Tuesday, April 7, 2015

On Easter Sunday, Wilbo Studies Two Sandhill Cranes North of Cadillac @PureMichigan and Goes Searching for More.

Among resurrection stories, the return of the Sandhill Cranes gladdens
many. Question is this. This looks like a mating couple off to feed
together, finding a likely wet depression a neighboring farmer has yet
to drain, prime feeding conditions for Sandhills. Where lies the
wetland where all the Sandhill couples, families, gather before
sundown. The location must be near here, also marshy ground with open,
temporary water. One of these gathering places at a state park in
Pulaski County has stadium seating and scores of people show up at
sundown to watch as many as fourth thousand Sandhills land. I wonder
if Cadillac knows it has a tourist attraction to cultivate? A Sandhill
as it lands suggests Harry Potter riding a broom in a game of
Quidditch. Children are astounded.

Recent construction, resurfacing, on this road between Cadillac and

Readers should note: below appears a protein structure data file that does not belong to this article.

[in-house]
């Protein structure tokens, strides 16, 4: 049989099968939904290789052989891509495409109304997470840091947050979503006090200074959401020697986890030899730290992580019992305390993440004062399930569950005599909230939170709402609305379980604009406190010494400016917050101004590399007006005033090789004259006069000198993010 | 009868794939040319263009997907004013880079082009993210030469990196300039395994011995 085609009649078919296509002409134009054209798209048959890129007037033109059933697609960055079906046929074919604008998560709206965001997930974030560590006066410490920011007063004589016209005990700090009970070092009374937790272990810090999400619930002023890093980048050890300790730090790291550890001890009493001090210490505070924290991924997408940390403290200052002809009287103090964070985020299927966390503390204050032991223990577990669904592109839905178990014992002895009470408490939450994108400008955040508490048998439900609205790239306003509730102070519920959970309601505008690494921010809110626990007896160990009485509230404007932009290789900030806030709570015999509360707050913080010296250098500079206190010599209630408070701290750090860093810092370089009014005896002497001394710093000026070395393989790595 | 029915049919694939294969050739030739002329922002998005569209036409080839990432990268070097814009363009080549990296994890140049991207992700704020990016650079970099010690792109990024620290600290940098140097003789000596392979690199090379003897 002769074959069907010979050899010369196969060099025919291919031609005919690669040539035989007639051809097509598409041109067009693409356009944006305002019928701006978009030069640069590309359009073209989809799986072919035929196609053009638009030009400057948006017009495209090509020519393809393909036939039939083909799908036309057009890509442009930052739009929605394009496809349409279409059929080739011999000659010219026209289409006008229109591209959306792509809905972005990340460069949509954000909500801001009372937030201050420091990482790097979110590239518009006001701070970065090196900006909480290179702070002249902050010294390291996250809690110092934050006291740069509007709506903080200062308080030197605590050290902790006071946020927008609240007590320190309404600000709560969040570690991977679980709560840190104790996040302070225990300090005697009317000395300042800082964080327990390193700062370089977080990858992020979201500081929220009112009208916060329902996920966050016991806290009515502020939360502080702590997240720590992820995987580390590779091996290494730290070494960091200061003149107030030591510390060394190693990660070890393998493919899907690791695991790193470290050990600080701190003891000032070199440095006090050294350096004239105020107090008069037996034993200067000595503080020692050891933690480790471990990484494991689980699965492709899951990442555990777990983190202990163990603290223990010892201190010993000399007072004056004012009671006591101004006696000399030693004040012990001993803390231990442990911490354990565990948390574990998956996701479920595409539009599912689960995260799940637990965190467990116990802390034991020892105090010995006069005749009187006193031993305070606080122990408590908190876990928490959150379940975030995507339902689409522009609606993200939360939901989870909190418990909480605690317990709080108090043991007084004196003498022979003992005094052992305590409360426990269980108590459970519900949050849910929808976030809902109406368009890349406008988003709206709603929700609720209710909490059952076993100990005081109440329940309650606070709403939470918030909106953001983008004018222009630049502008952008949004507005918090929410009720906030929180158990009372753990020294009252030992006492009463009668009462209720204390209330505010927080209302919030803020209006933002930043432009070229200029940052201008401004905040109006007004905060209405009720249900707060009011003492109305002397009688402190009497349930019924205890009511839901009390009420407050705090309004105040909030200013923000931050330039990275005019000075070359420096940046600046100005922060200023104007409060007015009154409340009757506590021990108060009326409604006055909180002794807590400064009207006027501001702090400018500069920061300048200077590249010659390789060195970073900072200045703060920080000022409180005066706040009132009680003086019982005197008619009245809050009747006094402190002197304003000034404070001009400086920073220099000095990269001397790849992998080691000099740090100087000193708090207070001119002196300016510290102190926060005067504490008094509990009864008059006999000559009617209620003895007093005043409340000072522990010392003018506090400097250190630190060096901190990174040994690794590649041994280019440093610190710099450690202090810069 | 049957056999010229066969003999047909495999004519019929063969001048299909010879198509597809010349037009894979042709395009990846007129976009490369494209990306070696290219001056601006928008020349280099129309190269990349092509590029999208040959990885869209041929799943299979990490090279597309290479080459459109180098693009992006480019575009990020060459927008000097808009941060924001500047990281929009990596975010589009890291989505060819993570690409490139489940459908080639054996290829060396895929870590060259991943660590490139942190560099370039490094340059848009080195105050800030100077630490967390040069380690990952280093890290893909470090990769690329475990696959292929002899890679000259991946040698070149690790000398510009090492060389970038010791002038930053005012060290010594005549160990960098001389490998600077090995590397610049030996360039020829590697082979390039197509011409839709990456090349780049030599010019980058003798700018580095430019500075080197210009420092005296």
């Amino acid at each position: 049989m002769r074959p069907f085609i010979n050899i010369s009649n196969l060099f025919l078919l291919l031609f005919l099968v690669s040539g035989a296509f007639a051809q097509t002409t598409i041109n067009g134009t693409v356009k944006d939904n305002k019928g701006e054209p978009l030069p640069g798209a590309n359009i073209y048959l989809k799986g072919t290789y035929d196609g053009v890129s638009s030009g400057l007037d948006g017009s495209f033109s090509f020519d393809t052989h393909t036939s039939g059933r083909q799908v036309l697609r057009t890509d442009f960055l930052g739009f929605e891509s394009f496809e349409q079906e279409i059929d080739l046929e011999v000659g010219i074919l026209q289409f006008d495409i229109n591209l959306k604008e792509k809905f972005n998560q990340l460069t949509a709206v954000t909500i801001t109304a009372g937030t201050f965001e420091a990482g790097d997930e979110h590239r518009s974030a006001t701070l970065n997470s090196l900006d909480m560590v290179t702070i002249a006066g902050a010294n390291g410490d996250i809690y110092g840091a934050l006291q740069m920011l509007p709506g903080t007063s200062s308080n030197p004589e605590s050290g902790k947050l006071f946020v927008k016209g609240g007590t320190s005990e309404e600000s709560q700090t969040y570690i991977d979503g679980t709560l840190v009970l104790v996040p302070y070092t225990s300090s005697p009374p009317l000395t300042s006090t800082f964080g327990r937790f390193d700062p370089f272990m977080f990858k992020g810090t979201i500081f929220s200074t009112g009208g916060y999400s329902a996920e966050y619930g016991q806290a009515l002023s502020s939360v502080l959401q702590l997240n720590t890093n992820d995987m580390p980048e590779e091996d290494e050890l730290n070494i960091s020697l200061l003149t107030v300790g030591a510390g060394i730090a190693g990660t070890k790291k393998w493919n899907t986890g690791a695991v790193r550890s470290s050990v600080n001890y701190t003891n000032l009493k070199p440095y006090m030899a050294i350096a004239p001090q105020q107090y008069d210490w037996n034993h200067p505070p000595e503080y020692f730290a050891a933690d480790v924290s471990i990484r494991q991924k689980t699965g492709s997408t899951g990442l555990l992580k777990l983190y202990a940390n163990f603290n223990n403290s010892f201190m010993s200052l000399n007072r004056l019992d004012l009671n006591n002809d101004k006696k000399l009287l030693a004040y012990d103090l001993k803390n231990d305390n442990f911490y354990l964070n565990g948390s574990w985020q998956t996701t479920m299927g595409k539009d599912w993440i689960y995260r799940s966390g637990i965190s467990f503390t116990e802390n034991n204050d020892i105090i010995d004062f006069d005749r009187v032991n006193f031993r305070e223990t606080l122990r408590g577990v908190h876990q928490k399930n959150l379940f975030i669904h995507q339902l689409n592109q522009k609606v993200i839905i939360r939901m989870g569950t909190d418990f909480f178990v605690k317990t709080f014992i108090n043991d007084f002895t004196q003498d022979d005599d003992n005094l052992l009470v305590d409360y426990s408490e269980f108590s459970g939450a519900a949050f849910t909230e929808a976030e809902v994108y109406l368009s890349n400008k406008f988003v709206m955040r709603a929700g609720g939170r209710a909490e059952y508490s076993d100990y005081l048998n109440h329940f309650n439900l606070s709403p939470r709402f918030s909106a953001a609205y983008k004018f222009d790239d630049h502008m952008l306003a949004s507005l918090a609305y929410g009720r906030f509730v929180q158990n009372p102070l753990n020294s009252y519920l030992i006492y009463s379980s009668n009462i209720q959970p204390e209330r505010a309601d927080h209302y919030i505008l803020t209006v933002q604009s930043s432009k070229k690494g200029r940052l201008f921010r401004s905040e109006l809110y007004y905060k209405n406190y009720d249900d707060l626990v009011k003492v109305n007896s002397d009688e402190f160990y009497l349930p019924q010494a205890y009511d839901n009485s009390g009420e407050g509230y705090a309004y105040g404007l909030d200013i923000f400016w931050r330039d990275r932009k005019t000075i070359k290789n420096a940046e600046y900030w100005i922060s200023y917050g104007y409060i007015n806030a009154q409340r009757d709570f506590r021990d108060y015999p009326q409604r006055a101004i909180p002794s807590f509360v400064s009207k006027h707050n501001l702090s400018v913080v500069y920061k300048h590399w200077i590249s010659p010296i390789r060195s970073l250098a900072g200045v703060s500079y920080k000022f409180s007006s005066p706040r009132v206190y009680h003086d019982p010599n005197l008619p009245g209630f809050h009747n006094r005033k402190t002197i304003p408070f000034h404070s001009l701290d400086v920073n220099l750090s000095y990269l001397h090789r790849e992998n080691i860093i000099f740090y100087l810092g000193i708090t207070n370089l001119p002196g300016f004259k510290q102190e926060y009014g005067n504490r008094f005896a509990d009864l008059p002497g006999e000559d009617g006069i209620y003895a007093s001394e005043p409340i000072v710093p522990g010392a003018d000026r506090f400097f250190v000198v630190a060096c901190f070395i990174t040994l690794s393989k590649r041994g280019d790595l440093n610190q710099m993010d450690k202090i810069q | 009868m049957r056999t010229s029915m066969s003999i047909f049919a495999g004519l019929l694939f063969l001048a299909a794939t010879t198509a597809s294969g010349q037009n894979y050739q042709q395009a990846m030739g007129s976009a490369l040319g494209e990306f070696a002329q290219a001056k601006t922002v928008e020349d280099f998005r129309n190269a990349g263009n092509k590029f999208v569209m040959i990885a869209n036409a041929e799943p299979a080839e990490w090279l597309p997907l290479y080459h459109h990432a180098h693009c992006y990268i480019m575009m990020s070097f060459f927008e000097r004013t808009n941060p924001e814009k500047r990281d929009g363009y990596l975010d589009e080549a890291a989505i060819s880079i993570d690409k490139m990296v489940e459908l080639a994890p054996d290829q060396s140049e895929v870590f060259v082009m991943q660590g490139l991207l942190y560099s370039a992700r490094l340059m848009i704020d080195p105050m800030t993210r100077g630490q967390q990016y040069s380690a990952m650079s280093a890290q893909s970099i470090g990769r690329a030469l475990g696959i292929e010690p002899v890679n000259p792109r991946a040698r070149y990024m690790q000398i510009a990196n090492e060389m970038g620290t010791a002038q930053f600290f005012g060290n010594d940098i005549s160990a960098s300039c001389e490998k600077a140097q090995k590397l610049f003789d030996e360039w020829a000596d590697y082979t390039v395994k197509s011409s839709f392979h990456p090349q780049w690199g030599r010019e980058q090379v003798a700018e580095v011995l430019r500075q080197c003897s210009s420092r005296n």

Manton protected the depression from erosion and silt that could fill
it in. The black tarp wall remains in place. In a nearby hollow, a
flock of Canadian Geese abide, another great bird that was almost
extinguished during the mid-Twentieth century, another resurrection
story for Easter. In many parts of the country, in particular Indiana
if you believe it, farmers are being paid to allow these small
wetlands flourish and sustain migratory birds. I'm pretty
sureCatherine McClung would have been able to get closer to the
sandies, but she's got that avian sixth sense. I got as close as I
could before the male started honking and strutting. If the pair
actually flew off, I would tease myself, "Bad Naturalist! Bad
Naturalist!" Don't believe I've ever seen her illustrations of

I positioned my car on a gateway to the field, off a side road, and
the sandies strutted by my car as the pair drilled and tugged at the
grassy earth with their long beaks. Saw earth particles falling from
their beaks as each masticated a morsel. The two made a spiral pattern
around the grassy corner of the field. Pointing eastward, the two
trumpeted in unison towards the pine covered ridge. Two trumpets
answered their call. As I glanced away to see geese chasing one
another on the open water, wings flapping for show and not flight, the
Sandhills flew off, I know not where.

— at Wexford Civic Center.

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